Tavis: It’s always amazing to me – and I’m not naïve about this, obviously. That’s why I love artist so much and love having them on this program.

I’m always so amazed at how you can sit in your own private space and write something, go into a studio and perform something, that is ostensibly about your own life’s journey, and you put it out there and everybody can relate to it. It just goes to show again the universality of the experiences that we go through as homo sapiens.

Ambrosius: I mean, you just have to. It’s that connection, you know, and I feel once I decide to try and sugarcoat it or back down, it’s when it’s not art anymore. The art is where you completely surrender to the moment and I feel that’s why for so many years I’ve been able to connect with the audience that has listened to my music from way back to “Say Yes” or “Butterflies,” “Far Away” and now “Run” in this new album.

It’s all of these consistent moments where I’ve been honest, whether that’s “I Hope She Cheats On You” (With a Basketball Player) ’cause that was a real…

Tavis: We ain’t gonna talk about that [laugh].

Ambrosius: Faced a (inaudible) moment, if I will say so myself, but…

Tavis: It caught on, though.

Ambrosius: It was a real moment.

Tavis: That was a huge hit.

Ambrosius: Someone related [laugh].

Tavis: No, a whole lot of people did [laugh]. I know some of them [laugh].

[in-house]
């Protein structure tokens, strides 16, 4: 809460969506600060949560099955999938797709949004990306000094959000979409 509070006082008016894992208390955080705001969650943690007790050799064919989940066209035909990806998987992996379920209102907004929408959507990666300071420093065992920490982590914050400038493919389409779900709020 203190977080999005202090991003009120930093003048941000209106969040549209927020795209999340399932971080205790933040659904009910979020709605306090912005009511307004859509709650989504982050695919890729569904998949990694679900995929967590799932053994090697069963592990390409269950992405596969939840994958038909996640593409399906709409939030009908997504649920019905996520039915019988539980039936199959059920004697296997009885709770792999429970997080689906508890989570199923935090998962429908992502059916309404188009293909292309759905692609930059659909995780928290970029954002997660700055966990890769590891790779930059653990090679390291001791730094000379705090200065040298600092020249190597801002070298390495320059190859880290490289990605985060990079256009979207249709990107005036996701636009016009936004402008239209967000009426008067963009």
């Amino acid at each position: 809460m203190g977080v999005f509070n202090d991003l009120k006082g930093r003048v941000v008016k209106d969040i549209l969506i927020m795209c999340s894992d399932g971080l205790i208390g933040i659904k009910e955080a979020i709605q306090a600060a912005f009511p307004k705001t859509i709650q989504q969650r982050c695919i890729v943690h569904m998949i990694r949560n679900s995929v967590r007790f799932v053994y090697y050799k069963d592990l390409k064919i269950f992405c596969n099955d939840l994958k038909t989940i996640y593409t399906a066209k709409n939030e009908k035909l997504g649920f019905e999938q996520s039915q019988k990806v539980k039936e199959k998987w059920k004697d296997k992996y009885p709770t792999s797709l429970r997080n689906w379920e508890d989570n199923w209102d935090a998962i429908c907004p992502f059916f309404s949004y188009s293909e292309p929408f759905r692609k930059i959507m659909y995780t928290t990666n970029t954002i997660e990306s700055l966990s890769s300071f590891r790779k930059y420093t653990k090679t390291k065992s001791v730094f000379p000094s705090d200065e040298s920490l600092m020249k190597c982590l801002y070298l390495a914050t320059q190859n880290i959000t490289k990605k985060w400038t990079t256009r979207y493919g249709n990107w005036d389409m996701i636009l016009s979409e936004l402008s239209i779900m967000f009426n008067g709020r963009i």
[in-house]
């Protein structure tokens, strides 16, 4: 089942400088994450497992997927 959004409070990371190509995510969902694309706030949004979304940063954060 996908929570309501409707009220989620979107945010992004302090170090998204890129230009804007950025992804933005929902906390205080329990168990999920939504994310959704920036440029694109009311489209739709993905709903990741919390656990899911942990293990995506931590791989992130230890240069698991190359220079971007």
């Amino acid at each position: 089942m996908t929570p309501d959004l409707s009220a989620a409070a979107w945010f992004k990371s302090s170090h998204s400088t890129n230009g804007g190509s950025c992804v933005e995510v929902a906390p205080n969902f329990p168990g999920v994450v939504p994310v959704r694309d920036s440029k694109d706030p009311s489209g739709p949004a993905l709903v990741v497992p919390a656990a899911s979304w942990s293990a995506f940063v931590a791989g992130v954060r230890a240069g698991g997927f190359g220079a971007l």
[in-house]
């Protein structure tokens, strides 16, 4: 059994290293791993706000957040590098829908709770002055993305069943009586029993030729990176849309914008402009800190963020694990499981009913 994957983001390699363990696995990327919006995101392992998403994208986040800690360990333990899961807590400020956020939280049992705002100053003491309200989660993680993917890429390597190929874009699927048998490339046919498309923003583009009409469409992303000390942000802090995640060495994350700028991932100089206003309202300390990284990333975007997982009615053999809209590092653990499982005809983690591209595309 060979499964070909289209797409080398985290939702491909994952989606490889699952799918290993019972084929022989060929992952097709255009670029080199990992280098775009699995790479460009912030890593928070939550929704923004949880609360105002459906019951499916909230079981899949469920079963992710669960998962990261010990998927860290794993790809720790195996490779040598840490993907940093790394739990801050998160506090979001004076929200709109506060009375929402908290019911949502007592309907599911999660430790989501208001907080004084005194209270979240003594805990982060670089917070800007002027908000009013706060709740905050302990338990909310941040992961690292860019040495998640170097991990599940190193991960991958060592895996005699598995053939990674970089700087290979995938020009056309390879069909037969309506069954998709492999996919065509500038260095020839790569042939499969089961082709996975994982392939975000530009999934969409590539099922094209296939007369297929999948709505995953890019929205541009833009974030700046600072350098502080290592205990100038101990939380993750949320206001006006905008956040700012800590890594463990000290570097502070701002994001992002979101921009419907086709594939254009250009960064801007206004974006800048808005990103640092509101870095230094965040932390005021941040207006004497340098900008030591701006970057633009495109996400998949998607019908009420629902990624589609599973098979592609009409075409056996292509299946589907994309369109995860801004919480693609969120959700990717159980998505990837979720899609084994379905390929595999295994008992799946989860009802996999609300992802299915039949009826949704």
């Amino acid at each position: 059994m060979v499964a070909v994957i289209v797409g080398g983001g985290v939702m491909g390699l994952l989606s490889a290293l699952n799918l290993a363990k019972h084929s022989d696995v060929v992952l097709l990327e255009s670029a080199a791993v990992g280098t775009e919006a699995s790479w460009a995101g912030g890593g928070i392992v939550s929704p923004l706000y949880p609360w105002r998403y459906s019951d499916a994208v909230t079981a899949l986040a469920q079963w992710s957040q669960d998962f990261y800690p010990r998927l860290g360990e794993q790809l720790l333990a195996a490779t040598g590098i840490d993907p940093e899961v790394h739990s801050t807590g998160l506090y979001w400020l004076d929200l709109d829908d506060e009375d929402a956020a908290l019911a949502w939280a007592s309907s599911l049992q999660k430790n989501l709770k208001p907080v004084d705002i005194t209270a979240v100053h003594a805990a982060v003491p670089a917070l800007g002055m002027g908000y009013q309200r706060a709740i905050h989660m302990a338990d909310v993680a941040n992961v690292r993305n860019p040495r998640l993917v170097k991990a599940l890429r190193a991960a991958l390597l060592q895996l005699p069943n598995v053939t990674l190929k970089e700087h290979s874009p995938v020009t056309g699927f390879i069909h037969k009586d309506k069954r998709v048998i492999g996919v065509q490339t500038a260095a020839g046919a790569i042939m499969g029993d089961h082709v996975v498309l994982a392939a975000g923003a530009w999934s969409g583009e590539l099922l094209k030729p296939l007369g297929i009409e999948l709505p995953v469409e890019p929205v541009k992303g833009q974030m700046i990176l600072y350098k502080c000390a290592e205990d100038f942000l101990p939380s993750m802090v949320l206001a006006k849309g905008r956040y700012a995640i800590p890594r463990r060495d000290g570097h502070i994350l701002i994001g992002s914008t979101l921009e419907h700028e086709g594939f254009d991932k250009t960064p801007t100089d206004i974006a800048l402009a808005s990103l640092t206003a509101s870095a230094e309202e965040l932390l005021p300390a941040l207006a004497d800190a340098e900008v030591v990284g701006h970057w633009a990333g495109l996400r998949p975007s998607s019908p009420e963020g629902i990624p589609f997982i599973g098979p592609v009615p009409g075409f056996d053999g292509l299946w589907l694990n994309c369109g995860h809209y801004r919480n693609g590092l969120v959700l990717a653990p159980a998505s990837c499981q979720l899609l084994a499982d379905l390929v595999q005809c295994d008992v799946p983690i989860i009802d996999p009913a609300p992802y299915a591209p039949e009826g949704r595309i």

Ambrosius: Really bad [laugh].

Tavis: I’m telling on myself now and I don’t wanna do that.

Ambrosius: Yeah, don’t do that.

Tavis: You seem to be navigating the solo thing. I was whispering to you before you came on the set that you seem to be navigating – not seeming, you are in fact navigating the solo thing pretty well. There are a lot of people who start in a duo or a group. They make that adjustment, sometimes it works, sometimes it doesn’t. You’ve made both work, the duo and the solo thing.

Ambrosius: Well, that’s because even in the duo, we were both definitely, collectively, solo artists. We just managed to find something that worked together. Like I was writing music and wanted to pair it with something that would give it a difference. So inviting a poet to give, you know, some perspective on the songs already done, that became Floetry.

So venturing out on my own, I could then just be 100% me, no compromise for another perspective. It was all 100% my thoughts. You can just give away the art and everyone then becomes the feature, you know.

Tavis: Well, we’re gonna give away some art right about now. I could talk to Marsha for hours. I love hearing what she has to say and that accent makes it sound so much sweeter. It’s the accent I love, yeah. After all these years, you still got it.

Ambrosius: 14 years in, but I do become an honorary Philadelphian every now and again [laugh].

Tavis: Well, you chose a great city to live.

Ambrosius: I did. It chose me.

Tavis: I love Philadelphia. So I’m gonna give away some art now here on public television. Marsha’s new project is called “Friends & Lovers,” Marsha Ambrosius. And we are delighted to have her close the show tonight with a track from the new project.

So I’m gonna run so she can perform a song for you called “Run” from this new CD. But before I run, Marsha, good to have you back on this program.

Ambrosius: Thank you so much for having me.

Tavis: Here comes Marsha from the new project, “Friends & Lovers.” Thanks for watching and, as always, keep the faith. Enjoy Marsha.

[Performance]

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Last modified: July 25, 2014 at 1:36 pm